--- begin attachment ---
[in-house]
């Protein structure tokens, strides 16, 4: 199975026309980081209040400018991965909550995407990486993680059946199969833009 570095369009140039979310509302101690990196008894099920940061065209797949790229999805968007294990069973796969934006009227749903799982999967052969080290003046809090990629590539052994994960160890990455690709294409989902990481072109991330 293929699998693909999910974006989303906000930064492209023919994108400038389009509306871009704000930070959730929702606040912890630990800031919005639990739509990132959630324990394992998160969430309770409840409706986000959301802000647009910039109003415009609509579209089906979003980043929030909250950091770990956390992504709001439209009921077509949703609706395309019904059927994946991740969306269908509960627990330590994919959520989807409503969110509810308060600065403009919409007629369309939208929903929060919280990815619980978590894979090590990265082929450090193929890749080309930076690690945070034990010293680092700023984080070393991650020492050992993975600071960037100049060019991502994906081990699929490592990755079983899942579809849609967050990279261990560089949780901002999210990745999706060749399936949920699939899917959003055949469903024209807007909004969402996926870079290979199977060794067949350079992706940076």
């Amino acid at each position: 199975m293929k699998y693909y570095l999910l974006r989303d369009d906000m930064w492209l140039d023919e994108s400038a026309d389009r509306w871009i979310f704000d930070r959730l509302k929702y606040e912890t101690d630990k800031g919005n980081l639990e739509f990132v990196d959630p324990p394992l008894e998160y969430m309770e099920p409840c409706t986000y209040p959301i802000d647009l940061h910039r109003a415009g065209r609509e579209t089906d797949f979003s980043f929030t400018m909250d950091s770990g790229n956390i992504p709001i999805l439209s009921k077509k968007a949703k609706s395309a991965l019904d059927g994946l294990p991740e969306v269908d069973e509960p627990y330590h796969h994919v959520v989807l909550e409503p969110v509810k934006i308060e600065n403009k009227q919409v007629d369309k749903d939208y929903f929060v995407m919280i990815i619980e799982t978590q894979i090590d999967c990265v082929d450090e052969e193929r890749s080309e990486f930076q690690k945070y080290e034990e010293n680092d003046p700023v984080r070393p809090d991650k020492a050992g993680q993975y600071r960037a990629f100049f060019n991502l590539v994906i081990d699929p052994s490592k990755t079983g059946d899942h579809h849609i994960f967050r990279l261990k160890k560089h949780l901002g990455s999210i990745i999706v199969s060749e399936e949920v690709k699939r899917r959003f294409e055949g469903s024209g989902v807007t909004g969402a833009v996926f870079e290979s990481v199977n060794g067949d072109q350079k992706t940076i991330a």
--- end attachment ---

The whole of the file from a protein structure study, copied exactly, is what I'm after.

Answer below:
[in-house]
């Protein structure tokens, strides 16, 4: 199975026309980081209040400018991965909550995407990486993680059946199969833009 570095369009140039979310509302101690990196008894099920940061065209797949790229999805968007294990069973796969934006009227749903799982999967052969080290003046809090990629590539052994994960160890990455690709294409989902990481072109991330 293929699998693909999910974006989303906000930064492209023919994108400038389009509306871009704000930070959730929702606040912890630990800031919005639990739509990132959630324990394992998160969430309770409840409706986000959301802000647009910039109003415009609509579209089906979003980043929030909250950091770990956390992504709001439209009921077509949703609706395309019904059927994946991740969306269908509960627990330590994919959520989807409503969110509810308060600065403009919409007629369309939208929903929060919280990815619980978590894979090590990265082929450090193929890749080309930076690690945070034990010293680092700023984080070393991650020492050992993975600071960037100049060019991502994906081990699929490592990755079983899942579809849609967050990279261990560089949780901002999210990745999706060749399936949920699939899917959003055949469903024209807007909004969402996926870079290979199977060794067949350079992706940076």
């Amino acid at each position: 199975m293929k699998y693909y570095l999910l974006r989303d369009d906000m930064w492209l140039d023919e994108s400038a026309d389009r509306w871009i979310f704000d930070r959730l509302k929702y606040e912890t101690d630990k800031g919005n980081l639990e739509f990132v990196d959630p324990p394992l008894e998160y969430m309770e099920p409840c409706t986000y209040p959301i802000d647009l940061h910039r109003a415009g065209r609509e579209t089906d797949f979003s980043f929030t400018m909250d950091s770990g790229n956390i992504p709001i999805l439209s009921k077509k968007a949703k609706s395309a991965l019904d059927g994946l294990p991740e969306v269908d069973e509960p627990y330590h796969h994919v959520v989807l909550e409503p969110v509810k934006i308060e600065n403009k009227q919409v007629d369309k749903d939208y929903f929060v995407m919280i990815i619980e799982t978590q894979i090590d999967c990265v082929d450090e052969e193929r890749s080309e990486f930076q690690k945070y080290e034990e010293n680092d003046p700023v984080r070393p809090d991650k020492a050992g993680q993975y600071r960037a990629f100049f060019n991502l590539v994906i081990d699929p052994s490592k990755t079983g059946d899942h579809h849609i994960f967050r990279l261990k160890k560089h949780l901002g990455s999210i990745i999706v199969s060749e399936e949920v690709k699939r899917r959003f294409e055949g469903s024209g989902v807007t909004g969402a833009v996926f870079e290979s990481v199977n060794g067949d072109q350079k992706t940076i991330a």